Bond Market Shaken (Not Stirred) As Supreme Court Declines To Hear Puerto Rico Municipal Bonds DisputeMarch 11, 2020
On January 13, 2020, the Supreme Court denied petitions for writ of certiorari on the question of whether payments on municipal bonds secured by special revenues are required during the issuer’s bankruptcy. Special revenue bonds are paid from pledged revenues generated from a specific activity. The case arose because after the Puerto Rico Highway and Transportation Agency (PRHTA) commenced its municipal reorganization case in 2017, it refused to make a July 2017 payment of $219 million, arguing that the automatic stay of the Bankruptcy Code precluded such payments. That dispute followed actions by Puerto Rico’s governor and legislature in 2015 and 2016, in which they had diverted PRHTA’s special revenues, which consisted of tolls, motor fuels, taxes and other transportation-related revenues, for payment of the Commonwealth’s other obligations.
In 2016, Congress addressed Puerto Rico’s ongoing financial crisis by passing the Puerto Rico Oversight, Management, and Economic Stability Act (PROMESA). PROMESA authorized Puerto Rico to seek bankruptcy relief, and closely followed Chapter 9 of the Bankruptcy Code, which houses the Code’s municipal bankruptcy provisions.
PRHTA, a public corporation, was created in 1965 to manage the development of roads and transportation in Puerto Rico. PRHTA was authorized to issue municipal bonds to finance its projects, and when PRHTA’s PROMESA proceeding was commenced in May 2017, it had approximately $6 billion in outstanding bonds, all of which were insured by bond insurers. Beginning in 2015, Puerto Rico began diverting the PHRTA special revenue for general purposes of the Commonwealth and stopped making bond payments. In 2015, bondholders were paid from debt service reserves for the various bond issues. In 2016, the bond insurers made the payments owed to the bondholders. After PRHTA commenced its PROMESA proceeding, it refused to make scheduled debt service payments of $219 million, arguing that such payments would violate the automatic stay of PROMESA.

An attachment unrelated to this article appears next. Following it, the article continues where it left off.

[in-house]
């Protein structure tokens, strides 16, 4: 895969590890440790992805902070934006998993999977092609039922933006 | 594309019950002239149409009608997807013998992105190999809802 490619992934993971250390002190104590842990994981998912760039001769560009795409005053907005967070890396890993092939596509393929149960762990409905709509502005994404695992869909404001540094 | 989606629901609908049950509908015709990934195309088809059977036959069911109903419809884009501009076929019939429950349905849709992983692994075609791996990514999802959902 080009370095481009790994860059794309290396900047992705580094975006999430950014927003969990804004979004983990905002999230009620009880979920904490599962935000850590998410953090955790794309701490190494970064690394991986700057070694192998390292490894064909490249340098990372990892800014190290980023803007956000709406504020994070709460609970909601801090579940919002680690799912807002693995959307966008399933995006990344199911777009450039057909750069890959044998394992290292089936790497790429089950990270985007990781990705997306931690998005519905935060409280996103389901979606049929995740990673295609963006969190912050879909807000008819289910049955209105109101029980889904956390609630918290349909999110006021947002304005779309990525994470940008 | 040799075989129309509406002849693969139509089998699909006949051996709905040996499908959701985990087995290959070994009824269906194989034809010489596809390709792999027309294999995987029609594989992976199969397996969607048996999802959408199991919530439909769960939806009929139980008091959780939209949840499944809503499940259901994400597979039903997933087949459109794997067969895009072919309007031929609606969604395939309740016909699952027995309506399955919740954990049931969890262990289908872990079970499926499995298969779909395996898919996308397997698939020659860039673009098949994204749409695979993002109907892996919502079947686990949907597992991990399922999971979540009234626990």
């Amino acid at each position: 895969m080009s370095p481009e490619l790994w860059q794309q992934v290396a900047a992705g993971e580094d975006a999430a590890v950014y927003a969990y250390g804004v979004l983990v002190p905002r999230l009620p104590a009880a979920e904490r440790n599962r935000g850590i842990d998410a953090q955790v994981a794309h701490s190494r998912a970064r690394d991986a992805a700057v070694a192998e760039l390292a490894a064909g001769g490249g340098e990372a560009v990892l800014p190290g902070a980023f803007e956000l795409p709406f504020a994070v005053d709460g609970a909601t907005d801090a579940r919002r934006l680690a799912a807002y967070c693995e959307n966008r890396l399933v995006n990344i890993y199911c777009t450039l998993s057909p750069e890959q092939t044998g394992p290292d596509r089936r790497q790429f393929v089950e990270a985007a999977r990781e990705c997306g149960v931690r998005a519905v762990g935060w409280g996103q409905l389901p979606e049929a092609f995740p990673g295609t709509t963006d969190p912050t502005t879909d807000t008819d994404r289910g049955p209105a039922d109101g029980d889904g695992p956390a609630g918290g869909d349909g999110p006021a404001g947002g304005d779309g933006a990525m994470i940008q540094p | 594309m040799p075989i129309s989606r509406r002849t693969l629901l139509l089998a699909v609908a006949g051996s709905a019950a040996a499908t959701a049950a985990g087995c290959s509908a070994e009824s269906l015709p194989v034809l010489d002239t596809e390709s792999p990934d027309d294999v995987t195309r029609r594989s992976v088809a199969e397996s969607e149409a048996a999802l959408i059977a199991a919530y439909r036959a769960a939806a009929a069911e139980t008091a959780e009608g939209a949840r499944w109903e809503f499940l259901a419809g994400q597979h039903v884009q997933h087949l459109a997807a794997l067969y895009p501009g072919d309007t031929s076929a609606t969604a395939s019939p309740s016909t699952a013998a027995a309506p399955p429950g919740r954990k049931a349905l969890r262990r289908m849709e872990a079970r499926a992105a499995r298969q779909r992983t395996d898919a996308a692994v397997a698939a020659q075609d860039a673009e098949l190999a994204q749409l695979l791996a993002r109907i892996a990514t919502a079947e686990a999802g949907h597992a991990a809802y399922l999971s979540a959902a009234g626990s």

First Circuit’s Opinion
In June 2017, bond insurers filed adversary proceedings against the Commonwealth and PRHTA, in which they claimed that Puerto Rico’s failure to remit the special revenues into the reserve accounts and make post-petition interest payments violated Chapter 9 of the Bankruptcy Code. The district court dismissed the complaint, finding that Chapter 9 does not require PRHTA to deposit the special revenues into the reserve accounts or make the payments. The First Circuit affirmed, finding that Chapter 9 permits, but does not require, continued payment of special revenues during the PROMESA proceedings.
Section 922(d) provides that “[n]otwithstanding section 362 . . . a petition filed under this chapter does not operate as a stay of application of pledged special revenues in a manner consistent with section 927 of this title to payment of indebtedness secured by such revenues.” The insurers argued that section 922(d) is an exception to the automatic stay that required PRHTA to remit the special revenues into the reserve accounts. They also argued that the statute allowed bondholders to enforce their rights to those revenues. The First Circuit disagreed, finding that section 922(d) was adopted only to make clear that a creditor holding pledged special revenues as security may apply those revenues to outstanding debt, notwithstanding the automatic stay.
In seeking Supreme Court review, Ambac Assurance Corporation argued that the First Circuit ruling had departed from prior law and would rattle the municipal bond market. Assured Guaranty Corporation also argued that there is unlikely to be a corrective ruling from another court in the near future because municipal bankruptcy cases usually “moot out” before reaching the court of appeals.
The Securities Industry and Financial Markets Association (SIFMA) filed an amicus brief arguing that the First Circuit’s decisions upset the settled expectations of the municipal bond markets and that the opinion undermined the 1988 amendments to the Bankruptcy Code. According to SIFMA, the 1988 amendments were intended to ensure that a lien on special revenues would prevent the diversion of investors’ security and source of repayment during a municipal bankruptcy. SIFMA said that municipal bond investors have relied on the special revenue provisions in the Bankruptcy Code and that the First Circuit’s opinions contradicted those assurances and undercut Congress’s express intent.
In opposing certiorari, the Financial Oversight and Management Board for Puerto Rico argued that the First Circuit’s opinions were correct and supported by precedent. Notably, the brief opined that the petitioners vastly exaggerated the market impact of the First Circuit’s opinion, citing the “near-total absence of economic data” to support the petitioners’ assertions.
The First Circuit’s opinions with respect to special revenue municipal bonds and the Supreme Court’s denial of certiorari presents a problem for bondholders and bond issuers. Bondholders had previously regarded special revenue bonds as the most secure and least risky class of municipal bonds. Whether the market reaction will be as disastrous as some have predicted remains to be seen, but it seems evident that the First Circuit’s opinions will raise the risk profile for these issues, which will likely lead to higher interest rates for issuers.